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Unemployment Up - and Pay Raises too?

The February unemployment report from the Bureau of Labor Statistics (BLS) released Friday is bleak: a 8.1% unemployment rate.

David Leonhardt, writing in the New York Times Economix blog, tried to put a positive spin on the news by pointing out that the data imply average wages are rising, and are up about 3.6% over one year earlier.

How can this be? I suspect two things:

  • The BLS statistical measurement of average wages is likely accurate
  • The obvious conclusion, each worker got a raise averaging 3.6% in February, is very likely wrong

The phenomena is an old one known to compensation professionals: in times of layoffs, the average pay at companies losing workers often goes up, as reported in traditional compensation surveys.

In this post, I will look at why average wages go up with layoffs, and what this really means. Want to know if wages for your job and skills are up or down? Find out with a free PayScale salary report.


It is All about the Mix

Economix reader L.I. hinted at the reason: the mix of workers changes with layoffs. Leonhardt reasonably appealed to another BLS measure, the employment cost index, that attempts to correct for the fact that lower wage workers are harder hit in a recession, thus changing the mix of workers in the average.

However, this "rising wages during layoffs" phenomena hits even surveys that have matched the workers and jobs year over year. Traditional compensation surveys are much more accurate than the BLS in categorizing jobs - though not as accurately as PayScale. If traditional comp. surveys can't avoid this problem, the less detailed BLS employment cost index will suffer from this error as well.

What is the cause? In every job, as typically defined, there is a range of workers, with a range of competence, and a range of pay they earn.

When layoffs come, companies tend to layoff the lower skilled, and lower paid, workers in each job.

Seniority Wins, Even If It Costs More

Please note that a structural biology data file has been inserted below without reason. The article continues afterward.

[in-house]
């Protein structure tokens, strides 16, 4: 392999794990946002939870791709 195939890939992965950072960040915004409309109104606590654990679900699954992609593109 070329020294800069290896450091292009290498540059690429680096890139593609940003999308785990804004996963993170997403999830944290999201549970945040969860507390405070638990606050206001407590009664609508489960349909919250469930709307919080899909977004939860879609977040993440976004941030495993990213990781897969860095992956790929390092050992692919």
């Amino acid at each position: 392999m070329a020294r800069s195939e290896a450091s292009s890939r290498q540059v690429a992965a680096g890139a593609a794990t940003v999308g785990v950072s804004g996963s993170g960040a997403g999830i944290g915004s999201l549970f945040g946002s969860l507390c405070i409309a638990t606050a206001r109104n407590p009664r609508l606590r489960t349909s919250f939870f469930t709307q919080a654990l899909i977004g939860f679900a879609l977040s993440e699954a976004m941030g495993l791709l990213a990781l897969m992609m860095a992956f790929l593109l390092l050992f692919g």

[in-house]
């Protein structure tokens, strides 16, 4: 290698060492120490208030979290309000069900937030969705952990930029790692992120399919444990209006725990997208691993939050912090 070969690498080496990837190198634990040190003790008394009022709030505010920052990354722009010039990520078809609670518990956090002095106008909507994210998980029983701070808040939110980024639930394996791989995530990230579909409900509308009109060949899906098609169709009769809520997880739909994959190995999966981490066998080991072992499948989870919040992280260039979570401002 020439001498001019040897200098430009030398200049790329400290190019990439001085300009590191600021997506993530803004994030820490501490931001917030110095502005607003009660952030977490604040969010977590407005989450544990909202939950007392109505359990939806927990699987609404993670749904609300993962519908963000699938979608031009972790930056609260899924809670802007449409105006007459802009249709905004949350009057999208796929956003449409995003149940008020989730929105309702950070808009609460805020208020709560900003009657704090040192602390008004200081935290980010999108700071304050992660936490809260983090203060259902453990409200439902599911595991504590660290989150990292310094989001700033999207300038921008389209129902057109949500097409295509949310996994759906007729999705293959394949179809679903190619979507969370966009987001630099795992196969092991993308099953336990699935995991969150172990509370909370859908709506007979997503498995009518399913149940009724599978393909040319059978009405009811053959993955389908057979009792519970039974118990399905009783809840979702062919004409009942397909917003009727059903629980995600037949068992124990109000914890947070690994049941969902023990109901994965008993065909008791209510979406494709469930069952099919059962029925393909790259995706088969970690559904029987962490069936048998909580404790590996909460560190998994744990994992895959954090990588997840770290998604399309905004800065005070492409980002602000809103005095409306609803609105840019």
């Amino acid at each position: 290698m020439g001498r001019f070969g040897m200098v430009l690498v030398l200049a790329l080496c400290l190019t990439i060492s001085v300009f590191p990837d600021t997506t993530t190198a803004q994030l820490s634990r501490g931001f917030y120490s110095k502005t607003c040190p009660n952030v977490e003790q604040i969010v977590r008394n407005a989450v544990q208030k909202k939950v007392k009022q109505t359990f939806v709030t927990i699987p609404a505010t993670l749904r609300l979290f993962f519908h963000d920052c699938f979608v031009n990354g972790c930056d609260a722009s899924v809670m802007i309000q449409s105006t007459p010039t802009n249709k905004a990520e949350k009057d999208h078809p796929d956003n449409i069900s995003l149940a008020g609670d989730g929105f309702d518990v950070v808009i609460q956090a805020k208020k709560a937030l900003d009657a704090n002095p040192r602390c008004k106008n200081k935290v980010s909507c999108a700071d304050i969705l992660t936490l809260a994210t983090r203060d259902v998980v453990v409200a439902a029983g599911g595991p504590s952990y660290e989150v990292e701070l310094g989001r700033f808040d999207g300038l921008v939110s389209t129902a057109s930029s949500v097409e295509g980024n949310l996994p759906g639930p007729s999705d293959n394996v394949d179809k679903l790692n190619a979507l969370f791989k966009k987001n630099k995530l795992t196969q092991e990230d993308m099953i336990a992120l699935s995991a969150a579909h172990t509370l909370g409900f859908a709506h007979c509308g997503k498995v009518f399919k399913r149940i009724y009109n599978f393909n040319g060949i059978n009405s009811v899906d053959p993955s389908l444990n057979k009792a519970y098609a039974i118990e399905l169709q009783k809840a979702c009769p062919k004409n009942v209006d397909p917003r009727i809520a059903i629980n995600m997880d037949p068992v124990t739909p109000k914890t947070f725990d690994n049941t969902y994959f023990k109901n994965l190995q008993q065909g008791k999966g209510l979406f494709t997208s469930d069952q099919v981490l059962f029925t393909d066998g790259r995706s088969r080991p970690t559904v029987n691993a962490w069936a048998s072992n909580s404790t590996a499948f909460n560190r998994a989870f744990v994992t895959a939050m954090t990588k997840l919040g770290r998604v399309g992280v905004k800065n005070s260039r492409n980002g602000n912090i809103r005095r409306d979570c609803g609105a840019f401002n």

In unionized companies, seniority wins in layoffs often just because it is the union rule.

However, even non-union employers tend to keep the more senior, and expensive, workers in a given job. Why?

Simply put, when cutting staff, keeping the workers who really know what they are doing, even if they cost a few percent more, is smart business. There will not be any extra workers around to take up the slack after the layoffs.

At PayScale, we can drill down into the details of a job much further than traditional compensation surveys and the BLS.

Based on an analysis we did recently, pay for many jobs, specified with an accuracy only we can using our detailed survey of compensation factors and wages, is flat or down year over year.

Yes, a few jobs, like the hot medical jobs of physical therapist and pharmacist, are seeing raises of 4% or more, but most jobs are not. Some jobs, like mortgage loan processors, show substantial (-5%) median pay cuts.

So it goes: all aggregate statistics lie. The phenomena of increasing wages with layoffs is just one of those cases. In the case of the BLS average wage survey, "I do not think it means what you think it means." :-)

In the current economy, it is important to know what you are worth. When you want powerful salary data and comparisons customized for your exact position, job offer, and degree, be sure to build a complete profile and get an accurate report by taking PayScale's Full Salary Survey.

Cheers,

Al Lee

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